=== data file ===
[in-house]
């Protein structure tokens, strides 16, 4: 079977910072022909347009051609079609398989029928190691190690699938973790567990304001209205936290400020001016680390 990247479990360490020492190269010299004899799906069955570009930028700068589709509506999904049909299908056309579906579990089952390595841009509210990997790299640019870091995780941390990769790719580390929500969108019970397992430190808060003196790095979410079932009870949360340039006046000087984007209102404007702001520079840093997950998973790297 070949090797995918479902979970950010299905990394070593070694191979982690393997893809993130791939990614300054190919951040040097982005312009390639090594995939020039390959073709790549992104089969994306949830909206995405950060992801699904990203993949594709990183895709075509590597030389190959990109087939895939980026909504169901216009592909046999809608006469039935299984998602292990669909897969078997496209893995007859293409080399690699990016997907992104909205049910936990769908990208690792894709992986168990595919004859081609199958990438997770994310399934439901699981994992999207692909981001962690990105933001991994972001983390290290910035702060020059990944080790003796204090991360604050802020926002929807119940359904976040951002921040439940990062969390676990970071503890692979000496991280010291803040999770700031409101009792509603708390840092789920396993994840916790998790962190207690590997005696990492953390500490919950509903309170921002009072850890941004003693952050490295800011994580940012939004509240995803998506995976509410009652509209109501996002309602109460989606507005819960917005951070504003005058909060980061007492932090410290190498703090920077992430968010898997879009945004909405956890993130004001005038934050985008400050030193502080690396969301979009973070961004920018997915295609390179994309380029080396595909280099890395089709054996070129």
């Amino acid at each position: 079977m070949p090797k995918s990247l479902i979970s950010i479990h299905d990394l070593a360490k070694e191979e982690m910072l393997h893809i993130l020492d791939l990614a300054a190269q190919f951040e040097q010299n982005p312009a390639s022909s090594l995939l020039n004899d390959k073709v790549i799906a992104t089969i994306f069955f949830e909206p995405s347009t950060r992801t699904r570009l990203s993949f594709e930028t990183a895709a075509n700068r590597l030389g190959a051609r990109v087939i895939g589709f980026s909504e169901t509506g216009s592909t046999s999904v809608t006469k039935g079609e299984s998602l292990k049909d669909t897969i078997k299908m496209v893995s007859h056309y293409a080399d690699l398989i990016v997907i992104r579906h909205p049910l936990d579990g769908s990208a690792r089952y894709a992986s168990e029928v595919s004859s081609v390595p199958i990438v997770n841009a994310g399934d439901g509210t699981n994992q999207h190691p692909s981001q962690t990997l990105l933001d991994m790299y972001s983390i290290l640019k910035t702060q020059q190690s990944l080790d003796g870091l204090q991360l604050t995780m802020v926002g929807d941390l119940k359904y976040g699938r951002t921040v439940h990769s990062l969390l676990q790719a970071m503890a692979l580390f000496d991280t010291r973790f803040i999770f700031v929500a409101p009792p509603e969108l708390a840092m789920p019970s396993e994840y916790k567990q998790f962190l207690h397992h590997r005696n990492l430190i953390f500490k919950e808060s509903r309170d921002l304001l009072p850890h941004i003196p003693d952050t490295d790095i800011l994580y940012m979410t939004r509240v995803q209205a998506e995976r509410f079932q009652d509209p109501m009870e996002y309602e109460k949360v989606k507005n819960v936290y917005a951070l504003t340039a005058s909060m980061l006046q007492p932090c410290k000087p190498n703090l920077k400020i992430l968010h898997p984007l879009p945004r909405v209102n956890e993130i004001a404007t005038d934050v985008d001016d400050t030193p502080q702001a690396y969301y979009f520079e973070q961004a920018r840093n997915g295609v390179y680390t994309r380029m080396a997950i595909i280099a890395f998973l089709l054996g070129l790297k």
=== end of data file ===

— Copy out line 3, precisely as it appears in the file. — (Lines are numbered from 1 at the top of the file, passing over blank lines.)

């Amino acid at each position: 079977m070949p090797k995918s990247l479902i979970s950010i479990h299905d990394l070593a360490k070694e191979e982690m910072l393997h893809i993130l020492d791939l990614a300054a190269q190919f951040e040097q010299n982005p312009a390639s022909s090594l995939l020039n004899d390959k073709v790549i799906a992104t089969i994306f069955f949830e909206p995405s347009t950060r992801t699904r570009l990203s993949f594709e930028t990183a895709a075509n700068r590597l030389g190959a051609r990109v087939i895939g589709f980026s909504e169901t509506g216009s592909t046999s999904v809608t006469k039935g079609e299984s998602l292990k049909d669909t897969i078997k299908m496209v893995s007859h056309y293409a080399d690699l398989i990016v997907i992104r579906h909205p049910l936990d579990g769908s990208a690792r089952y894709a992986s168990e029928v595919s004859s081609v390595p199958i990438v997770n841009a994310g399934d439901g509210t699981n994992q999207h190691p692909s981001q962690t990997l990105l933001d991994m790299y972001s983390i290290l640019k910035t702060q020059q190690s990944l080790d003796g870091l204090q991360l604050t995780m802020v926002g929807d941390l119940k359904y976040g699938r951002t921040v439940h990769s990062l969390l676990q790719a970071m503890a692979l580390f000496d991280t010291r973790f803040i999770f700031v929500a409101p009792p509603e969108l708390a840092m789920p019970s396993e994840y916790k567990q998790f962190l207690h397992h590997r005696n990492l430190i953390f500490k919950e808060s509903r309170d921002l304001l009072p850890h941004i003196p003693d952050t490295d790095i800011l994580y940012m979410t939004r509240v995803q209205a998506e995976r509410f079932q009652d509209p109501m009870e996002y309602e109460k949360v989606k507005n819960v936290y917005a951070l504003t340039a005058s909060m980061l006046q007492p932090c410290k000087p190498n703090l920077k400020i992430l968010h898997p984007l879009p945004r909405v209102n956890e993130i004001a404007t005038d934050v985008d001016d400050t030193p502080q702001a690396y969301y979009f520079e973070q961004a920018r840093n997915g295609v390179y680390t994309r380029m080396a997950i595909i280099a890395f998973l089709l054996g070129l790297k």